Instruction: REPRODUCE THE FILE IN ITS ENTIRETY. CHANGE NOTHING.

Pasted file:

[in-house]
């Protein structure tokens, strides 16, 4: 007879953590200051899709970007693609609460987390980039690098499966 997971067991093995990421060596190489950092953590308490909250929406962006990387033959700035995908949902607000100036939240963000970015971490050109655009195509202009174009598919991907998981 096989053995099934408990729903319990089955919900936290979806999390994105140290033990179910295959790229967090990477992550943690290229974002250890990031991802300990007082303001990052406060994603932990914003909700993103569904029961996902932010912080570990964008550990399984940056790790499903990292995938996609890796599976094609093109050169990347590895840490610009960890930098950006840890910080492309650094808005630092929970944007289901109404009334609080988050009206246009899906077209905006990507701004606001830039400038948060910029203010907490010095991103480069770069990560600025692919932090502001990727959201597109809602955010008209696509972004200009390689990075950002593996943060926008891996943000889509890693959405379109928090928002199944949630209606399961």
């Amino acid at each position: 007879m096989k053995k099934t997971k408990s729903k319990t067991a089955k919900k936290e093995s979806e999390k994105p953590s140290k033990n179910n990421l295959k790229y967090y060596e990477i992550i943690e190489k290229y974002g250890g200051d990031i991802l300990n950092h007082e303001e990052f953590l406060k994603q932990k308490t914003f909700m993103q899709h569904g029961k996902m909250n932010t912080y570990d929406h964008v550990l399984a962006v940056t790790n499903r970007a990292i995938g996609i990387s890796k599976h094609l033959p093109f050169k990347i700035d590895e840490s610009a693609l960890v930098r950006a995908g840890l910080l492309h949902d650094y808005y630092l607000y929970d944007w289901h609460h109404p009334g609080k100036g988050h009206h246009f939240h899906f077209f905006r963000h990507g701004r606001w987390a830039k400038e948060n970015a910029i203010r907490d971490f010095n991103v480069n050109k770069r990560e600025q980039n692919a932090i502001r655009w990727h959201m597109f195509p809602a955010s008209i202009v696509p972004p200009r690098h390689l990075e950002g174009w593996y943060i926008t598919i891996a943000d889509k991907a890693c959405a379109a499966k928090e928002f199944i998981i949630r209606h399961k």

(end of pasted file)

[in-house]
């Protein structure tokens, strides 16, 4: 007879953590200051899709970007693609609460987390980039690098499966 997971067991093995990421060596190489950092953590308490909250929406962006990387033959700035995908949902607000100036939240963000970015971490050109655009195509202009174009598919991907998981 096989053995099934408990729903319990089955919900936290979806999390994105140290033990179910295959790229967090990477992550943690290229974002250890990031991802300990007082303001990052406060994603932990914003909700993103569904029961996902932010912080570990964008550990399984940056790790499903990292995938996609890796599976094609093109050169990347590895840490610009960890930098950006840890910080492309650094808005630092929970944007289901109404009334609080988050009206246009899906077209905006990507701004606001830039400038948060910029203010907490010095991103480069770069990560600025692919932090502001990727959201597109809602955010008209696509972004200009390689990075950002593996943060926008891996943000889509890693959405379109928090928002199944949630209606399961």
């Amino acid at each position: 007879m096989k053995k099934t997971k408990s729903k319990t067991a089955k919900k936290e093995s979806e999390k994105p953590s140290k033990n179910n990421l295959k790229y967090y060596e990477i992550i943690e190489k290229y974002g250890g200051d990031i991802l300990n950092h007082e303001e990052f953590l406060k994603q932990k308490t914003f909700m993103q899709h569904g029961k996902m909250n932010t912080y570990d929406h964008v550990l399984a962006v940056t790790n499903r970007a990292i995938g996609i990387s890796k599976h094609l033959p093109f050169k990347i700035d590895e840490s610009a693609l960890v930098r950006a995908g840890l910080l492309h949902d650094y808005y630092l607000y929970d944007w289901h609460h109404p009334g609080k100036g988050h009206h246009f939240h899906f077209f905006r963000h990507g701004r606001w987390a830039k400038e948060n970015a910029i203010r907490d971490f010095n991103v480069n050109k770069r990560e600025q980039n692919a932090i502001r655009w990727h959201m597109f195509p809602a955010s008209i202009v696509p972004p200009r690098h390689l990075e950002g174009w593996y943060i926008t598919i891996a943000d889509k991907a890693c959405a379109a499966k928090e928002f199944i998981i949630r209606h399961k």